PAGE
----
Wallis' pedigree reaches back to the early '70s, and a roll call of bands that included free-festival favorites the Entire Sioux Nation, former T. Rex percussionist Steve Took's Shagrat, Blodwyn Pig, Lancaster's Bomber, and, briefly, metal heroes UFO, before he joined the Pink Fairies in time for their third (and possibly finest) album, Kings of Oblivion. The band broke up following its release and, in 1975, Wallis reappeared in Motörhead -- a move that the guitarist unhesitatingly describes as preordained: "It was just as if the serendipity fairy had arrived, Lemmy had been 'imprisoned in Hawkwind,' and was now flexing his leathern wings.... It just had to be."
Together, Wallis and Lemmy alchemized one of the hardest-hitting bands of the entire pre-punk era, and the handful of shows that the group played during this period was nothing short of the absolute revision of all that had taken place before. Certainly their label of the time, UA, was absolutely baffled by the band, sending them into the studio first with Edmunds, then with former beat boom survivor Fritz Fryer, before deciding that nothing the band did was actually marketable. They were dropped from the label and the tapes were buried in a lead-lined box, figuratively if not literally. And they remained there until -- surprise, surprise -- Motörhead became late-'70s superstars, and suddenly anything with their name attached seemed eminently saleable indeed. On Parole, titled for one of Wallis' own compositions, was released in 1978 and has been available ever since.
Wallis departed Motörhead around the same time as they were dropped and, through early 1976, he led a revitalized Pink Fairies lineup around the London club scene as it lurched from pub rock to punk. By late summer, the Fairies had signed with Stiff Records and released the single "Between the Lines," the label's second-ever release. They also appeared at the first Mont de Marsen Punk Festival that August, a gathering of the clans that pitched the likes of Nick Lowe, Little Bob Story, and Eddie the Hot Rods into the middle of rock's latest firestorm. Of them all, the Fairies came out on top, but with a sense of timing that they had long since perfected, the group announced that this moment of absolute triumph was the ideal time to break up.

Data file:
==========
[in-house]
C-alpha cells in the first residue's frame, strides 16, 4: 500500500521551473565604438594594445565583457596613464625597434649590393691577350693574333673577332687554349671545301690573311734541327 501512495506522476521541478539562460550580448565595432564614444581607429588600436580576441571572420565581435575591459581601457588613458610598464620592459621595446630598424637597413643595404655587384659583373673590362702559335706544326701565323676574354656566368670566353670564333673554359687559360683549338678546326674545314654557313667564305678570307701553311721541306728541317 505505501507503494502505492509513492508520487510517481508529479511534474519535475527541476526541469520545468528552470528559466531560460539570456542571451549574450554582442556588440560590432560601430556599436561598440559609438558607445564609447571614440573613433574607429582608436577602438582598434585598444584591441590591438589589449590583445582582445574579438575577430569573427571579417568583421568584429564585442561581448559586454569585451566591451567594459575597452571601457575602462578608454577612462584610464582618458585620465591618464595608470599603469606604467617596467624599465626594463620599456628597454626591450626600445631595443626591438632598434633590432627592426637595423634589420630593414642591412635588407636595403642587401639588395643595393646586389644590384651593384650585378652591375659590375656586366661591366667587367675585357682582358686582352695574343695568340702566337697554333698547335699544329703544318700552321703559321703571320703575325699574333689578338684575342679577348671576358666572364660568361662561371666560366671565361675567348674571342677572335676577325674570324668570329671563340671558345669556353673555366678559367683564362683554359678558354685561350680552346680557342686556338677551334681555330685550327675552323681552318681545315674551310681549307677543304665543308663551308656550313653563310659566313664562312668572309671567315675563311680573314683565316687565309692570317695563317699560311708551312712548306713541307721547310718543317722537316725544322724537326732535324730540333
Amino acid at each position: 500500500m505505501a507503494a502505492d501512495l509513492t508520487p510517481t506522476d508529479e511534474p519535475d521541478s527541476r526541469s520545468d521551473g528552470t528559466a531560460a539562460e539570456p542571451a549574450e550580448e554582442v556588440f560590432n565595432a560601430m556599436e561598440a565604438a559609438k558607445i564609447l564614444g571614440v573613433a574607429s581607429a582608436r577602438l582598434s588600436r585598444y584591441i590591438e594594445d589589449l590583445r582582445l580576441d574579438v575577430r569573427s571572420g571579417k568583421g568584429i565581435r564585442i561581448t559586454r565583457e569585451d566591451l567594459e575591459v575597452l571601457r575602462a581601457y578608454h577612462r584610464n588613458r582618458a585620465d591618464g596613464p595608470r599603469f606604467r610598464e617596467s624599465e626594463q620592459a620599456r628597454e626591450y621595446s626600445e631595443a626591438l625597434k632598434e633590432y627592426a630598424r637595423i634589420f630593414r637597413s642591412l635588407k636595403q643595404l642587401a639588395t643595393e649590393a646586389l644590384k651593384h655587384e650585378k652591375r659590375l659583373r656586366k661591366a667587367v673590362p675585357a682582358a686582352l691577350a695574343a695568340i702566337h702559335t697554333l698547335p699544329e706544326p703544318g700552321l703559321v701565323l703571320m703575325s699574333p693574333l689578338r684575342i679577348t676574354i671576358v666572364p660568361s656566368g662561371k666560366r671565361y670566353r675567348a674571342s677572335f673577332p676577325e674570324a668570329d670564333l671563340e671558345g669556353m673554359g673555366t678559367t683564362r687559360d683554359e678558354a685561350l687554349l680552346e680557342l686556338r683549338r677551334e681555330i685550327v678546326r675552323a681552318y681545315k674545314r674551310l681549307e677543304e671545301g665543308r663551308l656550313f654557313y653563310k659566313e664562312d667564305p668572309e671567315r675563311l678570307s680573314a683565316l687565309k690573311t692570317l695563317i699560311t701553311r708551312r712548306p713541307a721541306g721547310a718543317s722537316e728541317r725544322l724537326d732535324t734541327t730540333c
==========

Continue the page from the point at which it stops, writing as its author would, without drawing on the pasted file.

Wallis remained with Stiff, recording "Police Car" with Hot Rods bassist Paul Gray and drummer Steve Nicol for release in spring 1977. He also produced the first two singles by the Adverts, including the Top 20 hit "Gary Gilmore's Eyes," and became a star turn on the autumn 1977 Live Stiffs tour of Britain. Billed alongside Ian Dury, Nick Lowe, Elvis Costello, and Wreckless Eric, he took the stage with an all-star band dubbed the Psychedelic Rowdies; the Live Stiffs album includes an absolutely incendiary "Police Car."
Wallis began work on a solo album in early 1978, recording with Deke Leonard, Big George Webley, and Pete Thomas; unfortunately, record company politics saw the record shelved (it remains unreleased) and Wallis moved on. Further stints alongside Mick Farren were interspersed by gigs with Wayne Kramer and a decade-long songwriting career with Dr. Feelgood. A mid-'80s Pink Fairies reunion was bookended by Wallis' own bands, the Death Commandos of Love and the Redbyrds, while Wallis finally released a solo album, Death in the Guitarfternoon in 2001. While Wallis played occasional live gigs, he steered clear of the recording studio, though his back catalog continued to be reworked for his fans. Shagrat's Lone Star album was reissued in 2016, while Death in the Guitarfternoon returned in an expanded edition in 2017. 2017 also saw the release of Sound of Speed, a collection of rare and unreleased Wallis tracks. Larry Wallis died on September 19, 2019; he was 70 years old. ~ Dave Thompson, Rovi
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